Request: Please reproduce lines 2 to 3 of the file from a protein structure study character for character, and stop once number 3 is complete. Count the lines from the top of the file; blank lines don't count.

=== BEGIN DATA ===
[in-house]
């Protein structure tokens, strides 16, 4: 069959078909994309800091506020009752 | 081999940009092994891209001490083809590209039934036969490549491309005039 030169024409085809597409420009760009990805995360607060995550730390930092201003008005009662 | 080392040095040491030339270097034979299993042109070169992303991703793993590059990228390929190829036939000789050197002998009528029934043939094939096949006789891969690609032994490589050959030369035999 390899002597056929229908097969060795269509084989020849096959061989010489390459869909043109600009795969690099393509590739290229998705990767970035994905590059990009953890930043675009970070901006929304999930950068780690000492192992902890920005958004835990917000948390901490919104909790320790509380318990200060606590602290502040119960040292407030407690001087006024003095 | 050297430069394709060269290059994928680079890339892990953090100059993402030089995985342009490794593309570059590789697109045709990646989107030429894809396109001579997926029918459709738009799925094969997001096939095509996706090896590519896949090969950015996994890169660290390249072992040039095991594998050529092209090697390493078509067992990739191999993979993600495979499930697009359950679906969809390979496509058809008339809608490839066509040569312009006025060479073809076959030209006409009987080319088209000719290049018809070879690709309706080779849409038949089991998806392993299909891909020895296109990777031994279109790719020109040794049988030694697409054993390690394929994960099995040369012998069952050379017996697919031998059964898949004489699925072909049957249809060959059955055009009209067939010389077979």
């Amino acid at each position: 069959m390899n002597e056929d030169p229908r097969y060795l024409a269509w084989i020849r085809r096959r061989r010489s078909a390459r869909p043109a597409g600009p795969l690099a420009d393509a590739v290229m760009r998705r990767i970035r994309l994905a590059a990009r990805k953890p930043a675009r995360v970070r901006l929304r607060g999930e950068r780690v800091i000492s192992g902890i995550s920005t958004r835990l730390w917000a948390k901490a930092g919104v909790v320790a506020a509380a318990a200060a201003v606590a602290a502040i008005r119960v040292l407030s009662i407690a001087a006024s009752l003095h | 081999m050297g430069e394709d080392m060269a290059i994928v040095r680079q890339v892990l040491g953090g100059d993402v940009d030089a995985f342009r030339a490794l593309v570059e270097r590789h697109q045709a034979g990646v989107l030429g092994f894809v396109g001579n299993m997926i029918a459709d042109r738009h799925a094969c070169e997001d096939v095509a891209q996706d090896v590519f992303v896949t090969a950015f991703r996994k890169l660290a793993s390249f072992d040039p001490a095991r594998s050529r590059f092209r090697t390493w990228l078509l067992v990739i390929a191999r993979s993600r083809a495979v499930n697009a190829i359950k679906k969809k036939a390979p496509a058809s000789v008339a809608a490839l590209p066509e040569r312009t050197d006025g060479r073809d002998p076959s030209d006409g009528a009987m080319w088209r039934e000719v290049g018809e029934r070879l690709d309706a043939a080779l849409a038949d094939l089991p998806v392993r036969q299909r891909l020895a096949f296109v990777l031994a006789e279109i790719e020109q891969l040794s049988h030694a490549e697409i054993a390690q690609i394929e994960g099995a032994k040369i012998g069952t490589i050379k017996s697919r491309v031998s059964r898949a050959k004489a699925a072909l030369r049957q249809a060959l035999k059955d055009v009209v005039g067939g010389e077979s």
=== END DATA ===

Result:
């Protein structure tokens, strides 16, 4: 069959078909994309800091506020009752 | 081999940009092994891209001490083809590209039934036969490549491309005039 030169024409085809597409420009760009990805995360607060995550730390930092201003008005009662 | 080392040095040491030339270097034979299993042109070169992303991703793993590059990228390929190829036939000789050197002998009528029934043939094939096949006789891969690609032994490589050959030369035999 390899002597056929229908097969060795269509084989020849096959061989010489390459869909043109600009795969690099393509590739290229998705990767970035994905590059990009953890930043675009970070901006929304999930950068780690000492192992902890920005958004835990917000948390901490919104909790320790509380318990200060606590602290502040119960040292407030407690001087006024003095 | 050297430069394709060269290059994928680079890339892990953090100059993402030089995985342009490794593309570059590789697109045709990646989107030429894809396109001579997926029918459709738009799925094969997001096939095509996706090896590519896949090969950015996994890169660290390249072992040039095991594998050529092209090697390493078509067992990739191999993979993600495979499930697009359950679906969809390979496509058809008339809608490839066509040569312009006025060479073809076959030209006409009987080319088209000719290049018809070879690709309706080779849409038949089991998806392993299909891909020895296109990777031994279109790719020109040794049988030694697409054993390690394929994960099995040369012998069952050379017996697919031998059964898949004489699925072909049957249809060959059955055009009209067939010389077979």
């Amino acid at each position: 069959m390899n002597e056929d030169p229908r097969y060795l024409a269509w084989i020849r085809r096959r061989r010489s078909a390459r869909p043109a597409g600009p795969l690099a420009d393509a590739v290229m760009r998705r990767i970035r994309l994905a590059a990009r990805k953890p930043a675009r995360v970070r901006l929304r607060g999930e950068r780690v800091i000492s192992g902890i995550s920005t958004r835990l730390w917000a948390k901490a930092g919104v909790v320790a506020a509380a318990a200060a201003v606590a602290a502040i008005r119960v040292l407030s009662i407690a001087a006024s009752l003095h | 081999m050297g430069e394709d080392m060269a290059i994928v040095r680079q890339v892990l040491g953090g100059d993402v940009d030089a995985f342009r030339a490794l593309v570059e270097r590789h697109q045709a034979g990646v989107l030429g092994f894809v396109g001579n299993m997926i029918a459709d042109r738009h799925a094969c070169e997001d096939v095509a891209q996706d090896v590519f992303v896949t090969a950015f991703r996994k890169l660290a793993s390249f072992d040039p001490a095991r594998s050529r590059f092209r090697t390493w990228l078509l067992v990739i390929a191999r993979s993600r083809a495979v499930n697009a190829i359950k679906k969809k036939a390979p496509a058809s000789v008339a809608a490839l590209p066509e040569r312009t050197d006025g060479r073809d002998p076959s030209d006409g009528a009987m080319w088209r039934e000719v290049g018809e029934r070879l690709d309706a043939a080779l849409a038949d094939l089991p998806v392993r036969q299909r891909l020895a096949f296109v990777l031994a006789e279109i790719e020109q891969l040794s049988h030694a490549e697409i054993a390690q690609i394929e994960g099995a032994k040369i012998g069952t490589i050379k017996s697919r491309v031998s059964r898949a050959k004489a699925a072909l030369r049957q249809a060959l035999k059955d055009v009209v005039g067939g010389e077979s």